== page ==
New data released in Europe shows card fraud was way up in 2016, as the U.K. suffers the most.
A newly released report is pointing to mobile commerce popularity to help explain why card fraud transactions are skyrocketing in Europe. The United Kingdom is facing the largest losses among all the countries in the European Union, having recorded a £618 million (€713 million) loss last year.
The European Union’s total losses were an estimated €1.8 billion in 2016, including the U.K.’s figure.
The report on these figures blames mobile commerce popularity for the growing card fraud losses. It stated that thieves took advantage of card not present (CNP) based purchasing available online. The U.K. total in 2016 represented a 9 percent increase over the total from 2015. Moreover, last year’s total also broke the previous record that was set in 2008 just as chip and pin cards were first introduced in the country.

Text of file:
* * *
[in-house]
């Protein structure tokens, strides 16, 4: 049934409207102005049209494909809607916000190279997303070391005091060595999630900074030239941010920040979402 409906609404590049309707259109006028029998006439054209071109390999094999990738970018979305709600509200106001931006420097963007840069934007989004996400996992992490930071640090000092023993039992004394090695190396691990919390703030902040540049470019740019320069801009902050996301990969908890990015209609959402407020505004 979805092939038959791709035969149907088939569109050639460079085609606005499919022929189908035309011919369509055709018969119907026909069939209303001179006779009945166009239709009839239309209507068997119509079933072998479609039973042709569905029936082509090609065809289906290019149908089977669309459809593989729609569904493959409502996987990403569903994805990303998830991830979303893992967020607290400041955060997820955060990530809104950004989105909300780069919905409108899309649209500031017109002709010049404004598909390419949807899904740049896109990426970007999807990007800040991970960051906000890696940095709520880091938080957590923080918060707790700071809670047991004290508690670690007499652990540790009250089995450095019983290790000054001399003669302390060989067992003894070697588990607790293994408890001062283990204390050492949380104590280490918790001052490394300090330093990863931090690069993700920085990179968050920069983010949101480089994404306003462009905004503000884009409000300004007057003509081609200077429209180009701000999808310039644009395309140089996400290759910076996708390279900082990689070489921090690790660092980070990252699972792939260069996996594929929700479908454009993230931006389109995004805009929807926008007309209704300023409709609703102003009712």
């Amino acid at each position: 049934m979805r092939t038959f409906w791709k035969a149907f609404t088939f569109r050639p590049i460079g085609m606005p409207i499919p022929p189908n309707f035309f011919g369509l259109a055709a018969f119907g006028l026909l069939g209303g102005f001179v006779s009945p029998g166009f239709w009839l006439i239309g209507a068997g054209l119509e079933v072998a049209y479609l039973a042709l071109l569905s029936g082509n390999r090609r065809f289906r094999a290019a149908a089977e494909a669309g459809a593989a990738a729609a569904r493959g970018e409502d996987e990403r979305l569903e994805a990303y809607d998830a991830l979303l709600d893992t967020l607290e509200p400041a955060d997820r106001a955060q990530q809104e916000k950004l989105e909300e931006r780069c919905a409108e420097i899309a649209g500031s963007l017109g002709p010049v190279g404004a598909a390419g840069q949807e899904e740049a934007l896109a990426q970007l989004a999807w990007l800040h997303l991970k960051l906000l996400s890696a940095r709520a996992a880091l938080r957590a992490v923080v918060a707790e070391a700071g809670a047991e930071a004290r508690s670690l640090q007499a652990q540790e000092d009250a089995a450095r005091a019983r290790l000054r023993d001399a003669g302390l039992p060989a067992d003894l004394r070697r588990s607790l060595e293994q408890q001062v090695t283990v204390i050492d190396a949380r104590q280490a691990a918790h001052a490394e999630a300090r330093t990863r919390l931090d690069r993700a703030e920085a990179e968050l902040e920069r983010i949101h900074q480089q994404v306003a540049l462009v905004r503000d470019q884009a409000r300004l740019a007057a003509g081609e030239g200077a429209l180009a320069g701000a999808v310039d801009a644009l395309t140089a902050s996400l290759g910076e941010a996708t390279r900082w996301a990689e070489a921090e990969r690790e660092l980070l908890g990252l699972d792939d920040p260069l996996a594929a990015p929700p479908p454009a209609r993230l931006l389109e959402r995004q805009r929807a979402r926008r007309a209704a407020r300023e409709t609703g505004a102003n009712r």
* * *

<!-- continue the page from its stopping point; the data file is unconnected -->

Mobile commerce popularity is blamed because it increased the opportunity for CNP based shopping.
Across Europe, Fico and Euromonitor data showed that CNP gross fraud losses were 50 percent in 2008, but rose to 70 percent last year. Fraud losses rose in ten countries overall, though eight countries experienced a decrease in their fraud losses.
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The card fraud losses growth in the United Kingdom were the highest in Europe in 2015. However, by 2016, that country’s total fraud losses growth rate was in third place as Poland and Sweden saw higher year over year increases. They grew by 10 percent and 18 percent respectively.
France’s basis points were highest among all 19 European countries, at 8.9. Comparatively, the United Kingdom’s basis points, that is the ratio of fraud losses to sales, was 7. That being said, it’s important to note that the U.K. losses were actually considerably higher as that country’s spending was double that of France. Still, France and the U.K. made up a combined 73 percent of the total losses across all European Union countries last year. Germany, Spain, Russia, Italy and Sweden followed, respectively.
In each of those countries, the mobile commerce popularity has given criminals a broader opportunity to fraudulently use cards without ever having the plastic in their hands.